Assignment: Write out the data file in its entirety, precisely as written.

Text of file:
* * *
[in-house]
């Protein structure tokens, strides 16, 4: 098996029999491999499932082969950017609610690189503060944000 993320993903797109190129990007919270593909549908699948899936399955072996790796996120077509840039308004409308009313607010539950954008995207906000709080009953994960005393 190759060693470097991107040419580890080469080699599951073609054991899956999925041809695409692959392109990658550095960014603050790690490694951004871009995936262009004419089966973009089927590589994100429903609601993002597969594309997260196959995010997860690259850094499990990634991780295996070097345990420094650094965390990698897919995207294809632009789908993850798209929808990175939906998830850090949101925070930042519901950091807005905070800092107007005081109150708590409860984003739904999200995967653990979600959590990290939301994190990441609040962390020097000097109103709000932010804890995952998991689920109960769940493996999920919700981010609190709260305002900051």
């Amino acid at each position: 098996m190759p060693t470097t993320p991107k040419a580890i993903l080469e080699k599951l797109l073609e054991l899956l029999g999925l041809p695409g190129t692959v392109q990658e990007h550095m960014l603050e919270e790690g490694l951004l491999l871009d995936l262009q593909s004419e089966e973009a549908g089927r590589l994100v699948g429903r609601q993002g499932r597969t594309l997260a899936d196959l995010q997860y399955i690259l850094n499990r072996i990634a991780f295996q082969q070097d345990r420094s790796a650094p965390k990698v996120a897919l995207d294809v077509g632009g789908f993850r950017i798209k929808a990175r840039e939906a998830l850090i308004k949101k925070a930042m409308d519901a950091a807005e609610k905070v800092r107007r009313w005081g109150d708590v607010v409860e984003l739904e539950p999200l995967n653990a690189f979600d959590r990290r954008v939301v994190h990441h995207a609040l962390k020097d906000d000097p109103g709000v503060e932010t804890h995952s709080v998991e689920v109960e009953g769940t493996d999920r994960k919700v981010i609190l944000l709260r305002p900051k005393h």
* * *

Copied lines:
[in-house]
């Protein structure tokens, strides 16, 4: 098996029999491999499932082969950017609610690189503060944000 993320993903797109190129990007919270593909549908699948899936399955072996790796996120077509840039308004409308009313607010539950954008995207906000709080009953994960005393 190759060693470097991107040419580890080469080699599951073609054991899956999925041809695409692959392109990658550095960014603050790690490694951004871009995936262009004419089966973009089927590589994100429903609601993002597969594309997260196959995010997860690259850094499990990634991780295996070097345990420094650094965390990698897919995207294809632009789908993850798209929808990175939906998830850090949101925070930042519901950091807005905070800092107007005081109150708590409860984003739904999200995967653990979600959590990290939301994190990441609040962390020097000097109103709000932010804890995952998991689920109960769940493996999920919700981010609190709260305002900051």
């Amino acid at each position: 098996m190759p060693t470097t993320p991107k040419a580890i993903l080469e080699k599951l797109l073609e054991l899956l029999g999925l041809p695409g190129t692959v392109q990658e990007h550095m960014l603050e919270e790690g490694l951004l491999l871009d995936l262009q593909s004419e089966e973009a549908g089927r590589l994100v699948g429903r609601q993002g499932r597969t594309l997260a899936d196959l995010q997860y399955i690259l850094n499990r072996i990634a991780f295996q082969q070097d345990r420094s790796a650094p965390k990698v996120a897919l995207d294809v077509g632009g789908f993850r950017i798209k929808a990175r840039e939906a998830l850090i308004k949101k925070a930042m409308d519901a950091a807005e609610k905070v800092r107007r009313w005081g109150d708590v607010v409860e984003l739904e539950p999200l995967n653990a690189f979600d959590r990290r954008v939301v994190h990441h995207a609040l962390k020097d906000d000097p109103g709000v503060e932010t804890h995952s709080v998991e689920v109960e009953g769940t493996d999920r994960k919700v981010i609190l944000l709260r305002p900051k005393h």